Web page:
Chhath stoves are Muslim women's handiwork
Shahina Bano, Nurjahan Khatoon, Rukhsana and Tarannum Khatoon have one thing in common: they have been busy making the special 'mitti ka chulha' or earthen stoves used to cook the offering for Chhath puja, a festival of Hindus in Bihar. It matters little that the women are Muslim.
The women say that the earthen stoves they make and sell offer some money. More importantly, they find themselves showered with praise, affection and respect from Hindu women who buy the stoves.
Shahina, Nurjahan, Rukhsana and Tarannum all live in Patna slums like Kamla Nehru Nagar, behind Adalat Ganj.
"We are proud to do this work, the earthen stoves are in high demand during Chhath as offerings are traditionally cooked on it. We get not only money but respect from devotees, as they count it an important contribution for the Chhath," Shahina, in her mid-30s, told IANS.
Shahina sells the earthen stoves for Rs. 100 each near New Patna Club on Bir Chand Patel Marg, a posh locality in the state capital.
Nurjahan, Rukhsana and Tarannum also expressed similar views about their experiences selling the stoves at this time of the year.
"Devotees praise our efforts in making the stoves for the Chhath. We are happy to see so much love and affection come our way. It does not matter to the devotees that we are Muslims. It is really nice that during Chhath, a festival of faith and purity, devotees use stoves made by us," Nurjahan said.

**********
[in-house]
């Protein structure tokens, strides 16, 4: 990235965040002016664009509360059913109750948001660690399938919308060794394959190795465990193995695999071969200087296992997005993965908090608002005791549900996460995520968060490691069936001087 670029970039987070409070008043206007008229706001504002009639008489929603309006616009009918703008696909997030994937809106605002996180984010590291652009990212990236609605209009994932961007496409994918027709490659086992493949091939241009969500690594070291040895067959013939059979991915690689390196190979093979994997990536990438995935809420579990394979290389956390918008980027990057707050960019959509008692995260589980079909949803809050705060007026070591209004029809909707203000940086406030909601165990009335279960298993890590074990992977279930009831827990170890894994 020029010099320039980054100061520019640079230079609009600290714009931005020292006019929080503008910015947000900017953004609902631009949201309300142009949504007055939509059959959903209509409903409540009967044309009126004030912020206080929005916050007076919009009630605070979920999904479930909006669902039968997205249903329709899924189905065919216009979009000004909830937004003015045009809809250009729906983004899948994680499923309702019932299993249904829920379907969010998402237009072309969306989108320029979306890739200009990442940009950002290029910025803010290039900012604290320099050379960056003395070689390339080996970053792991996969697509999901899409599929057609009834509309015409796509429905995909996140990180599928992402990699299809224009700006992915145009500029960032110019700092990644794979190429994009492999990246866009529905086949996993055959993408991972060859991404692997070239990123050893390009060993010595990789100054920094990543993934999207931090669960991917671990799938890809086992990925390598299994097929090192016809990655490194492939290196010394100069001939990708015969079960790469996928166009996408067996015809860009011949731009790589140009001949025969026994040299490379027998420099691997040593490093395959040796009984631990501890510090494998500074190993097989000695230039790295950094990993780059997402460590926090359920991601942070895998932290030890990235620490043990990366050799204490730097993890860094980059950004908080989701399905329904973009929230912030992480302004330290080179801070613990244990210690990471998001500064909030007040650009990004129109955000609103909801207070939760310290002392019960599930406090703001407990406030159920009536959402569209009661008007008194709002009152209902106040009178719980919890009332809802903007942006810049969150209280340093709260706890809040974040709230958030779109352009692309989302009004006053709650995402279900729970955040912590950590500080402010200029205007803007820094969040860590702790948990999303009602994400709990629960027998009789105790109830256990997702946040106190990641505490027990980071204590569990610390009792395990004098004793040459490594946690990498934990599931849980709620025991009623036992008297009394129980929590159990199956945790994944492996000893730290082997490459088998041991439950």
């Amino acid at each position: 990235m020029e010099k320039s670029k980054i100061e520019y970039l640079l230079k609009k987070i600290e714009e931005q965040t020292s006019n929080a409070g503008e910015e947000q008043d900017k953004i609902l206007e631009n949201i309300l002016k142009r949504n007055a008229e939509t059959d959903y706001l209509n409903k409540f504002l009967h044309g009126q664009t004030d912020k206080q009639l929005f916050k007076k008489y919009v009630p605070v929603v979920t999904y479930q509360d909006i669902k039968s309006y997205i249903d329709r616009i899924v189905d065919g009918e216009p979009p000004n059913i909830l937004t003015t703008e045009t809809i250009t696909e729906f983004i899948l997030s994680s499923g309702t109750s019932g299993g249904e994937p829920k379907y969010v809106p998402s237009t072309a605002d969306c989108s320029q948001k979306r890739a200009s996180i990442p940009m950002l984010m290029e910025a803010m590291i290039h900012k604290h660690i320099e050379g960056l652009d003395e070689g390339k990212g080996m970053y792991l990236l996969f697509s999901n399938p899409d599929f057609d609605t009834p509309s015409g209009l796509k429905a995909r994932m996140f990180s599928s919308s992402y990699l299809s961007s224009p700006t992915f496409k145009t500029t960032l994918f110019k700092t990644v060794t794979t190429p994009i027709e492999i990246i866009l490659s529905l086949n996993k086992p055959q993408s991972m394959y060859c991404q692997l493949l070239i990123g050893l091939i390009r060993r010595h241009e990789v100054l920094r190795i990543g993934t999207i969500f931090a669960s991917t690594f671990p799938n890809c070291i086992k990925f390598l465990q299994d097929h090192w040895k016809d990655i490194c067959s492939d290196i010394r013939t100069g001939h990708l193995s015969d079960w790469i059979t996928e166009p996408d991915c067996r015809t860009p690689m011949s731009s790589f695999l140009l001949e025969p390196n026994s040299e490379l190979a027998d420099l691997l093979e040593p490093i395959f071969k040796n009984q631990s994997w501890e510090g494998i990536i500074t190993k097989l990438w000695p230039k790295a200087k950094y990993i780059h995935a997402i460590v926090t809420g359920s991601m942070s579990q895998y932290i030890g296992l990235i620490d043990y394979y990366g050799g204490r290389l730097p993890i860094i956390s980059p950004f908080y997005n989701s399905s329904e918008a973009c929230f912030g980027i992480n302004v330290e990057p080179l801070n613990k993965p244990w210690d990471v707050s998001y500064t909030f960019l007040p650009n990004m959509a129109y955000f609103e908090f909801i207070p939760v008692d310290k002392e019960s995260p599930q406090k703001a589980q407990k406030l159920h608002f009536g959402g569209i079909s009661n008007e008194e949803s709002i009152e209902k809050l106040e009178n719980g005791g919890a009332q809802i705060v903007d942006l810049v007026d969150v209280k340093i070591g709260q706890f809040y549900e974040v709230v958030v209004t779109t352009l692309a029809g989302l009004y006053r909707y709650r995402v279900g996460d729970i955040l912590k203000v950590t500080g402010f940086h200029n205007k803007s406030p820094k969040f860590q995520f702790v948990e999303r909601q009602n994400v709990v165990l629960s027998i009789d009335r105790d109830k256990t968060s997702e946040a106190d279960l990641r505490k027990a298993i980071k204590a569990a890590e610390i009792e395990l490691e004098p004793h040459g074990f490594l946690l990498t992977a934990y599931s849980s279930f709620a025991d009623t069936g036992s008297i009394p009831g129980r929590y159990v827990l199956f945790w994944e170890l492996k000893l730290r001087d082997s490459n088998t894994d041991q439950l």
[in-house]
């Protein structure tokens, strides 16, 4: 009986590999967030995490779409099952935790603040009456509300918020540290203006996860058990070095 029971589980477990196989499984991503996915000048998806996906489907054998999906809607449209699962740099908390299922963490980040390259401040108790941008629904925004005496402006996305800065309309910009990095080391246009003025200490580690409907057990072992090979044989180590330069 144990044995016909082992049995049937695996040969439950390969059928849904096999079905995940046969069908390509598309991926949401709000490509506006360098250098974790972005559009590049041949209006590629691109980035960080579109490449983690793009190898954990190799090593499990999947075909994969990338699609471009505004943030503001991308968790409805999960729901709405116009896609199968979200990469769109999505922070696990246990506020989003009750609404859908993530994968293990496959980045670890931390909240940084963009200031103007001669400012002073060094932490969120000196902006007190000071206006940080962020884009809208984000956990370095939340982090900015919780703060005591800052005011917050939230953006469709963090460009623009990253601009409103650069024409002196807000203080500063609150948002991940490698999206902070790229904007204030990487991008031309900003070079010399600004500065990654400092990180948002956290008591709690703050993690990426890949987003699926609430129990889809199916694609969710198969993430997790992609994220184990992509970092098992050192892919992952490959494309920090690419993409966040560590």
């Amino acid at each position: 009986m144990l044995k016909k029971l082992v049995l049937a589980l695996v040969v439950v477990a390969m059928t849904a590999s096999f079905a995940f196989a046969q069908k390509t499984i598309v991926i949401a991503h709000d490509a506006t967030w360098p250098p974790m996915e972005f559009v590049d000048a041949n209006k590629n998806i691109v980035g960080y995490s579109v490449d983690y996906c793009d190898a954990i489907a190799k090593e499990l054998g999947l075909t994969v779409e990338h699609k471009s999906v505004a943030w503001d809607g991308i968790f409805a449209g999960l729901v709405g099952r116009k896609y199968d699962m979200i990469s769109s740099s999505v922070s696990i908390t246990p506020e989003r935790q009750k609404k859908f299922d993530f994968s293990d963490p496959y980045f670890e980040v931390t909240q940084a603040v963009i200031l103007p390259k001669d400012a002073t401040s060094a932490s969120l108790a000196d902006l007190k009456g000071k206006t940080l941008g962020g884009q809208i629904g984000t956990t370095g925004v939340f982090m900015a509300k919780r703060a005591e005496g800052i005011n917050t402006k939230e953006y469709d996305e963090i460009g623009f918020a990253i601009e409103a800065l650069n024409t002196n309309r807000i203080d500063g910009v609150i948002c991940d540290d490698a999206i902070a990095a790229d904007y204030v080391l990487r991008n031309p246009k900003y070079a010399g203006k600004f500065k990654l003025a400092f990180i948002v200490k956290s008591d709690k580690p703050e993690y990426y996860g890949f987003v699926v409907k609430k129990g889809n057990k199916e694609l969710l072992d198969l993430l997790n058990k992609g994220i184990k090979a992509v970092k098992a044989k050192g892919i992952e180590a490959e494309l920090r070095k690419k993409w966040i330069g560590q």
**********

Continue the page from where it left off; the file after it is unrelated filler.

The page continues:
Nurjahan is in her early 40s. Her three children too sit with her at the Daroga Prasad Rai Path, selling the stoves.
Tarannum said that the stoves were made with special care, as they were used during the Chhath. "I gave up eating garlic and onion while making them, and I would only begin work after taking a bath," she said.
Rukhsana expressed happiness that devotees seldom bargain while buying the stoves.
"Soon after Durga puja, we began making the chulhas for Chhath. We buy clay from farmers in nearby rural areas at around Rs. 1,200 per tractor and the clay is distributed among those making the chulhas," Rukhsana said, adding that devotees do not usually attempt to beat down prices while buying the stoves, as it is all part of the festival preparations, for which no expenses are spared.
Renu Singh, a devotee, said that earthen stoves are considered especially pure. Traditionally, the offerings for the puja are cooked on the earthen stoves. "We are especially thankful to the Muslim families that make and sell the stoves," she said.
Saket Singh, a businessman, mentioned how hard it would be, in the normal course, to get the hand-made stoves in an urban centre like Patna. "They are available to Hindus during Chhath thanks to the Muslim families," he said.
Chhath, celebrated six days after Diwali, is a time of worship of the Sun god.
Married women observe a fast for 36 hours and devotees offer wheat, milk, sugarcane, bananas and coconuts to the Sun as part of the four-day festival that, this year, began Sunday.
(Imran Khan can be contacted at firstname.lastname@example.org)